When we travel to the doctors we see only twice a year, it causes me to focus on where William was last time we saw this particular physician. Last year, when we saw Dr. G in Toledo, William was receiving normal saline once a week and I had just started accessing his port. Here we are a year later, and he is receiving dextrose in his IV along with supplements to help the mito function more efficiently and he is receiving 3-7 IV's per week.
Dealing with the progression on a daily basis, you don't always see it. It is sort of like getting to the end of the summer and realizing that your teenage son grew six inches, but because you live with him, you don't recognize the full extent of his growth until he tries to put on a pair of jeans that fit him at the end of the school year.
Last night, one of our pilots who lives nearby was playing chess with William and ended up going out to dinner with us. But while they were occupied, I pulled out a box full of IV supplies and started sorting. Charlie took a look at the piles of stuff and asked if that was a month's worth of supplies. I laughed, and thought, "Why would I bring a month's worth of supplies?" when I realized that he really had no idea. I explained that it was nine days of supplies, and his eyes got huge. "No wonder you have so much stuff when you fly." He really hadn't realized that 90% of what he sees when we fly IS medical supplies and we really do ship a 40lb box of clothes and school books every time we take an Angel Flight. I had told him, but he hadn't really understood.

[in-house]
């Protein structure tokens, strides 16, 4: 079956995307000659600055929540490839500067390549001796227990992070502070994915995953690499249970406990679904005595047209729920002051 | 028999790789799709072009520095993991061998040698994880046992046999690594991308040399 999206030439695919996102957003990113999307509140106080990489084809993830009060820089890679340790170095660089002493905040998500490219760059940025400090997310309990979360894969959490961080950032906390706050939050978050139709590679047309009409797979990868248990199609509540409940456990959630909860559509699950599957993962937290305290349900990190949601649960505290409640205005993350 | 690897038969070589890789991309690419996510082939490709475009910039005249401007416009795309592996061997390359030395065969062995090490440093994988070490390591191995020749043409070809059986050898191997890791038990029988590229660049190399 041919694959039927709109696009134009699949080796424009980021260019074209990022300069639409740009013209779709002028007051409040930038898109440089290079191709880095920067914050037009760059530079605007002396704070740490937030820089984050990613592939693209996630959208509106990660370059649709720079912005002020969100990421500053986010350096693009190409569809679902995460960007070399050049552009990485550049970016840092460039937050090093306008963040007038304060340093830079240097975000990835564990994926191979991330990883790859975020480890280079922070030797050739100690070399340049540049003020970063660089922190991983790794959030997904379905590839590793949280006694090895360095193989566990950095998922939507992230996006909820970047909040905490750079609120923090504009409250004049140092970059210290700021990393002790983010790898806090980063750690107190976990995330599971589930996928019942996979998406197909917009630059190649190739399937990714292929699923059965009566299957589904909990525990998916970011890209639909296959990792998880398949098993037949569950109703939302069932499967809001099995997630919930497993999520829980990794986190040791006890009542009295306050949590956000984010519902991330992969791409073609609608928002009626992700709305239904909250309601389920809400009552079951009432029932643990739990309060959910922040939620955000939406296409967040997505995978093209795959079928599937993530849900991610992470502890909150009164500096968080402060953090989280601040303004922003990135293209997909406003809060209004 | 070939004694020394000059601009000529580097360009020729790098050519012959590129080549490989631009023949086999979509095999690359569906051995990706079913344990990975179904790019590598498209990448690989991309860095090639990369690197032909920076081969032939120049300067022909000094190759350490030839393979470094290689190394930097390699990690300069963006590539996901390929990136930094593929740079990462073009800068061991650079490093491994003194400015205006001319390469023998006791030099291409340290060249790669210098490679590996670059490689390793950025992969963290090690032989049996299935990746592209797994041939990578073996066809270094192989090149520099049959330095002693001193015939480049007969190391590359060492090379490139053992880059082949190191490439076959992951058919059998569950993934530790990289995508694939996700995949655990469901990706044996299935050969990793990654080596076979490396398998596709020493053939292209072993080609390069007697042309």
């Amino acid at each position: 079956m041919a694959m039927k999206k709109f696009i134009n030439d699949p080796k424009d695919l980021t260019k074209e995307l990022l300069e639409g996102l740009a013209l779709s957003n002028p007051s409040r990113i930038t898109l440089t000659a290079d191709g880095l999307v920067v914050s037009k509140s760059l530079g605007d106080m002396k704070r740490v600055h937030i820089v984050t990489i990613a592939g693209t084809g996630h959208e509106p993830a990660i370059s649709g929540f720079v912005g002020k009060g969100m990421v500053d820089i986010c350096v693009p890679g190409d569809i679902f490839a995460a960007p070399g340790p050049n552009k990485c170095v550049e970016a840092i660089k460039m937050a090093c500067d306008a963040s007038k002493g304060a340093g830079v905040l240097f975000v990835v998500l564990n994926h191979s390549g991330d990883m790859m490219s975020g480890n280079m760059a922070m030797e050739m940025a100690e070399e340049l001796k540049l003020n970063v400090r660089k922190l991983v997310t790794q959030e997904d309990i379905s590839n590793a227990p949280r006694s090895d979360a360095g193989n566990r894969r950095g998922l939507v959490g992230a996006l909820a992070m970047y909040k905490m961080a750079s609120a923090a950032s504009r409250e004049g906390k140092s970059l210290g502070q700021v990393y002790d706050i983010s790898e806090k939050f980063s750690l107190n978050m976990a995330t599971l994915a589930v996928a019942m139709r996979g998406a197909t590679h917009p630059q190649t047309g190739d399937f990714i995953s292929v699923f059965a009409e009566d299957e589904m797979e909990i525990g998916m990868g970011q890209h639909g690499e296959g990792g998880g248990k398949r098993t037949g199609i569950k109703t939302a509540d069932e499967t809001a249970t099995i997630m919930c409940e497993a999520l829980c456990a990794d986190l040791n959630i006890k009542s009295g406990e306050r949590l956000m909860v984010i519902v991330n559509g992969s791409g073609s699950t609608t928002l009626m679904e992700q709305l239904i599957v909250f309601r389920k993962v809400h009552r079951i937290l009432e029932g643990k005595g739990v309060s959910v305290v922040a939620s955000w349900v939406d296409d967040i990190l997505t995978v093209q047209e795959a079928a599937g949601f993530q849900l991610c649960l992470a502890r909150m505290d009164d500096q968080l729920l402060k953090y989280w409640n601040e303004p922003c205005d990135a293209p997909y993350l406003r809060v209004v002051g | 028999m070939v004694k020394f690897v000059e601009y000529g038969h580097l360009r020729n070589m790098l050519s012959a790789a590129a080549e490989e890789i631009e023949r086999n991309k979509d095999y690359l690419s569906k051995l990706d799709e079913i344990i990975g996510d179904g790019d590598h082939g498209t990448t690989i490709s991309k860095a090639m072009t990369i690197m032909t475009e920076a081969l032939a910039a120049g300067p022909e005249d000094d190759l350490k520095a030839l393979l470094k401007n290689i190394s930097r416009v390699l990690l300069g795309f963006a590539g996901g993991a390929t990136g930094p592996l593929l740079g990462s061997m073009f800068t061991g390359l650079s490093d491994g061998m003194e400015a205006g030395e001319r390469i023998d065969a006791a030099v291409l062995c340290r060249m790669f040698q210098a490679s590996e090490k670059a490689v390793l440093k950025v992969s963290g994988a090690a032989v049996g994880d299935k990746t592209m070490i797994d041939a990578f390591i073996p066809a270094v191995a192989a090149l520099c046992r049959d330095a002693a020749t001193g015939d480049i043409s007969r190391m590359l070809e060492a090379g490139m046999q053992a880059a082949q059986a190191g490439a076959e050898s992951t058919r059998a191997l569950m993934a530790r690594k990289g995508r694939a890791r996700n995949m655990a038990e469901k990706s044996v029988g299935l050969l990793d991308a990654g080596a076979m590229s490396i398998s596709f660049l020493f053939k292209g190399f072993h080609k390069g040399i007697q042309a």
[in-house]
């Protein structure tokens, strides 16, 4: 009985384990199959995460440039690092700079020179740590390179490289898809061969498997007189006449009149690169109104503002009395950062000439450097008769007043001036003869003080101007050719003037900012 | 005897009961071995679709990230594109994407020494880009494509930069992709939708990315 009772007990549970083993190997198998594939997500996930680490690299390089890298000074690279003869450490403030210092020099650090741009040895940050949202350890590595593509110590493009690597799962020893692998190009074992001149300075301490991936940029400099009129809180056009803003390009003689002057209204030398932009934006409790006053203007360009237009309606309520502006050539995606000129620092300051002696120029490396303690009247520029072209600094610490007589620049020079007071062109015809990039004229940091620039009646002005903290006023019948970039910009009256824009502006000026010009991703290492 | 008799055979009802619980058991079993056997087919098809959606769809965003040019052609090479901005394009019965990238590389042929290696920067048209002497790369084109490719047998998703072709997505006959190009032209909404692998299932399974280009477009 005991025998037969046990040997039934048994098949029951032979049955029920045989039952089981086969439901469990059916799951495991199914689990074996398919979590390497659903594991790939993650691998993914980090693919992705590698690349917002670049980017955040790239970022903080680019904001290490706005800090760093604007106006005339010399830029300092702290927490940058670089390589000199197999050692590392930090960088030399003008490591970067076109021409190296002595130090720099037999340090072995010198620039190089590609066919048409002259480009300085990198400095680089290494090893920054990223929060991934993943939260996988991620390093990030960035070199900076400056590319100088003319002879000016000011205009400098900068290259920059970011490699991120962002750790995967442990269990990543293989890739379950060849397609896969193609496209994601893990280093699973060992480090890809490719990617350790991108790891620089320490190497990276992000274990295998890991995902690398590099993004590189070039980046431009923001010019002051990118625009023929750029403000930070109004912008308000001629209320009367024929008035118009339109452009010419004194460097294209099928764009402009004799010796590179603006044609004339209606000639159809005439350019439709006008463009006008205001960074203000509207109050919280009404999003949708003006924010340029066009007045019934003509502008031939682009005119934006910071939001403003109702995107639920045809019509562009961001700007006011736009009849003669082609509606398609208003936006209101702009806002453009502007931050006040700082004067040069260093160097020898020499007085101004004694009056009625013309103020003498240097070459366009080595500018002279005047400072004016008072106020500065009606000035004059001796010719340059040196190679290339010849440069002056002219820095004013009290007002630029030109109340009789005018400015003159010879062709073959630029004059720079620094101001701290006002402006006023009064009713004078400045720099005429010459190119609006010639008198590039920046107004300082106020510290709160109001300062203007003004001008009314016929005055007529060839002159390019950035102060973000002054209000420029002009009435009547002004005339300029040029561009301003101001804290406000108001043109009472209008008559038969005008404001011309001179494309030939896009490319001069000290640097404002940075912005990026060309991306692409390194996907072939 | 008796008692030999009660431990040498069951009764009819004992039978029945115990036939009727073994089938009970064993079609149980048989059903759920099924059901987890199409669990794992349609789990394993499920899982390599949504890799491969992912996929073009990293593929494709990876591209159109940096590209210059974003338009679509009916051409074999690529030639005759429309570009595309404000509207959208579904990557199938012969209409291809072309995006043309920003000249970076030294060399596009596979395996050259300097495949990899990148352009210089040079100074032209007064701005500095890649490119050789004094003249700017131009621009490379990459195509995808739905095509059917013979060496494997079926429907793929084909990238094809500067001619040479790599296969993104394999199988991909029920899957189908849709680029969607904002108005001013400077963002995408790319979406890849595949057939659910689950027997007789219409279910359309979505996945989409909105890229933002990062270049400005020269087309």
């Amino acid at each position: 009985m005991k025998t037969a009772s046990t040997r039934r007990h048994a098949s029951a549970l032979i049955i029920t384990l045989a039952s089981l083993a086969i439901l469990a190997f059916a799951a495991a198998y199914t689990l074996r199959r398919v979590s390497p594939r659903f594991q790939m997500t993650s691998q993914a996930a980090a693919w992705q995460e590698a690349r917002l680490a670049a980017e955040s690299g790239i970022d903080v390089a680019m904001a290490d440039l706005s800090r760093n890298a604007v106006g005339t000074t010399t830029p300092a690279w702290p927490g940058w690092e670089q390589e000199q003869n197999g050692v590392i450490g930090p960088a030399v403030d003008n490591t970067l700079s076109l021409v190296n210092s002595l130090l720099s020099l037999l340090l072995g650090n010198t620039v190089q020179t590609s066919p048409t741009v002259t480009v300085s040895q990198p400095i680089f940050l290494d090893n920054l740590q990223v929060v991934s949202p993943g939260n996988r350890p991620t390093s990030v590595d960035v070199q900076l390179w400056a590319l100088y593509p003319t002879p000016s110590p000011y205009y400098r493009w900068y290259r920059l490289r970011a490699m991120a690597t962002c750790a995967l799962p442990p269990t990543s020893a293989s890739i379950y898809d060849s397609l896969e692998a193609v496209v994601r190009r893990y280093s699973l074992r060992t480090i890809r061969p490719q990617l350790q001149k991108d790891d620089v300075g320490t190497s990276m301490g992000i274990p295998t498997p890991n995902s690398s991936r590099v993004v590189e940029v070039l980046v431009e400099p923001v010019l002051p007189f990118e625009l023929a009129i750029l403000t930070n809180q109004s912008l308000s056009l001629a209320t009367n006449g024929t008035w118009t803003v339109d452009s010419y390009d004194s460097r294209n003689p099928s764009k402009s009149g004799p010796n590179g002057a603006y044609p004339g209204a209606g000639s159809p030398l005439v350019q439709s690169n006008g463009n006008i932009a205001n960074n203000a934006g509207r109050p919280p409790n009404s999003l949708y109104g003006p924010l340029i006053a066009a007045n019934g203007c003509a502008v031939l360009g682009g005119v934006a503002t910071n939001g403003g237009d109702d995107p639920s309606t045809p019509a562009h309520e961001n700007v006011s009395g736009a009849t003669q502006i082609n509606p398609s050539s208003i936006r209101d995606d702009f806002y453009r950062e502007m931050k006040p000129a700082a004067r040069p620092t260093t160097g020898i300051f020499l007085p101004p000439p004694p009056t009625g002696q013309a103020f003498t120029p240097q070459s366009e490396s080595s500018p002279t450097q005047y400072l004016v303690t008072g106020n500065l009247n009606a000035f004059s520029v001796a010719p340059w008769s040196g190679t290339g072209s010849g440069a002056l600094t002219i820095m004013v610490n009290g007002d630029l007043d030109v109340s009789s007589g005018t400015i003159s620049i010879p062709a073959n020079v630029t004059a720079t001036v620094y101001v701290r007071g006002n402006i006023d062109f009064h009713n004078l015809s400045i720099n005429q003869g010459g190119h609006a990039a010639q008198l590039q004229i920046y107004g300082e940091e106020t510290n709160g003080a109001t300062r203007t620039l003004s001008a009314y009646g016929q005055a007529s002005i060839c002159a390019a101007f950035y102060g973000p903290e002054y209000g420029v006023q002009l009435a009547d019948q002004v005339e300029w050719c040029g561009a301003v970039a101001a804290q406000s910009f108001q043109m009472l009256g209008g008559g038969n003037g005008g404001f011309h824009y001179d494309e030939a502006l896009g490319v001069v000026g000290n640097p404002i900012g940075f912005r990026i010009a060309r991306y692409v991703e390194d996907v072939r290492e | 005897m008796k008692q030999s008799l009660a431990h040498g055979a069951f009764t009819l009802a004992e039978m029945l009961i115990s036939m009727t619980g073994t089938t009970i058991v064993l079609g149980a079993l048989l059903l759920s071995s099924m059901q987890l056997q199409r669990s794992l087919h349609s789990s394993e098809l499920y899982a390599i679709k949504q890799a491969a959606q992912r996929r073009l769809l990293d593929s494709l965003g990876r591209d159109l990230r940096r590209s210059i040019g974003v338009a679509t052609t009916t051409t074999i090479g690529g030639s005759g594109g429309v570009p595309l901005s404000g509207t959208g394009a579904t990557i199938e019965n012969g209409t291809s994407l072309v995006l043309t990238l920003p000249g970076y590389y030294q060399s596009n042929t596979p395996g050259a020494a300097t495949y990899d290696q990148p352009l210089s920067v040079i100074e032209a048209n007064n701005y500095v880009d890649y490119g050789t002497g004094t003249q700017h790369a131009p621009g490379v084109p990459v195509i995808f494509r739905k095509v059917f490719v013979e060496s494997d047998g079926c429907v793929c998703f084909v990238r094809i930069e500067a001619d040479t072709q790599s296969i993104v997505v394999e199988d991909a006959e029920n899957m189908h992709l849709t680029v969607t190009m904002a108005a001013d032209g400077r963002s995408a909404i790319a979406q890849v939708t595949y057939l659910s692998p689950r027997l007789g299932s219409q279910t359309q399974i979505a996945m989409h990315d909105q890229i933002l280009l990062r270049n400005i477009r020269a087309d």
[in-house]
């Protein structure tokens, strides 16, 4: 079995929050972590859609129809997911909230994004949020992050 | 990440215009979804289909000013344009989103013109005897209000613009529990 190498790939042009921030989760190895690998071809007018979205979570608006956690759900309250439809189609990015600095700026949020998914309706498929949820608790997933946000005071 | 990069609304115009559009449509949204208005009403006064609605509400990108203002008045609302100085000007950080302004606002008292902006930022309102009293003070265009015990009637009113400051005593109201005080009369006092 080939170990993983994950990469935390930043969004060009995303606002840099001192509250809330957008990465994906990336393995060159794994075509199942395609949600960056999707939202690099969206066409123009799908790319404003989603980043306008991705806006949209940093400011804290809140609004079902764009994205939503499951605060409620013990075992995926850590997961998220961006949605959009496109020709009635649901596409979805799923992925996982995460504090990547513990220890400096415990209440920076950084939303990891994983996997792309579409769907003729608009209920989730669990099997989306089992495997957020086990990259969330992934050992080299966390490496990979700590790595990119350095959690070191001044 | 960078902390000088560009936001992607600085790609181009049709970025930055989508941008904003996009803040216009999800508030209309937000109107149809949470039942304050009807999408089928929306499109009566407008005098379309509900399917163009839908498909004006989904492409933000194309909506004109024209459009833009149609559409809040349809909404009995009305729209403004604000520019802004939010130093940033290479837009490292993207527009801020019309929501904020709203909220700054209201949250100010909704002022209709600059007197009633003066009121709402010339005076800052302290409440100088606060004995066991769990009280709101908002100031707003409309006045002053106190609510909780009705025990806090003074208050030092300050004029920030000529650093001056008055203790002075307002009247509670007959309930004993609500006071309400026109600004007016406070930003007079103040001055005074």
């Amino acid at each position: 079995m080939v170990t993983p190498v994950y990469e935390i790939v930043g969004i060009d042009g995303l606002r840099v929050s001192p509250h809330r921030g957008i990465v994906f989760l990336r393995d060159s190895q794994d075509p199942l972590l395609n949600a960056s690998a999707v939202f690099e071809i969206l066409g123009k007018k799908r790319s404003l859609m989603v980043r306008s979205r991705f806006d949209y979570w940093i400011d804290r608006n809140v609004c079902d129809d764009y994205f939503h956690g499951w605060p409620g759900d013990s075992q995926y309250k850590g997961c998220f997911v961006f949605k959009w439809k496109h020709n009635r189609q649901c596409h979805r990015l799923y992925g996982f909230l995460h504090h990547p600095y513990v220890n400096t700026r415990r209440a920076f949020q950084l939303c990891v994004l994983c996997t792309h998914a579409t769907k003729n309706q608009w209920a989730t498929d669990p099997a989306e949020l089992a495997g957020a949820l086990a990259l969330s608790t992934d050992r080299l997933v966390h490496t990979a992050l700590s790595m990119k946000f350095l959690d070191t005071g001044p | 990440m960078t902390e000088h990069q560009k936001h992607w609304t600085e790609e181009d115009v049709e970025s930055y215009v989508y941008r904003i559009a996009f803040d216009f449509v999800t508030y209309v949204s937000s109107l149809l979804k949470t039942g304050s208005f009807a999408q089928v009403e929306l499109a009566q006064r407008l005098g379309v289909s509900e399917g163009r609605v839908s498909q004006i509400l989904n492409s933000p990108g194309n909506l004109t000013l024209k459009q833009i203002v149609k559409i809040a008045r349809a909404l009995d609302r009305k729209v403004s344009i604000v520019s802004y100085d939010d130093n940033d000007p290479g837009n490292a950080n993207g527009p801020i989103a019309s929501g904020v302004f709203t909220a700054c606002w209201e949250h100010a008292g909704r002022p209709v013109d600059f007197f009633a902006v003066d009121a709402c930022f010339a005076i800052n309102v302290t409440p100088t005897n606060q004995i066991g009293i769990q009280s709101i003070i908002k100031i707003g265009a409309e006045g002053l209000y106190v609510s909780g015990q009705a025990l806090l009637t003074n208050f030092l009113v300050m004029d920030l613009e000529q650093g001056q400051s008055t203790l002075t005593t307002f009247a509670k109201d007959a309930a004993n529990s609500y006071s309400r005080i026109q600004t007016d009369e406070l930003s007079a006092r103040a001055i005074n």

But that whole conversation and the reflections of what was a year ago, once again made me realize how far William has progressed and caused me to ponder the summer. Where will he be in three months? I just submitted possible dates for our Make-A-Wish trip, but in the back of my mind I wonder how he is going to handle it. Will he be able to snorkel without ending up in the hospital? Will the energy required for that trip cause him to have yet another lower baseline? How do we give him that week and not lose ground?
I know this is progressive. I know that the future is uncertain. But the grief of today can be overwhelming, knowing that there is more to come. I came across a quote this morning by Kalil Gibran that said, "When you are sorrowful look again in your heart, and you shall see that in truth you are weeping for that which has been your delight." So true.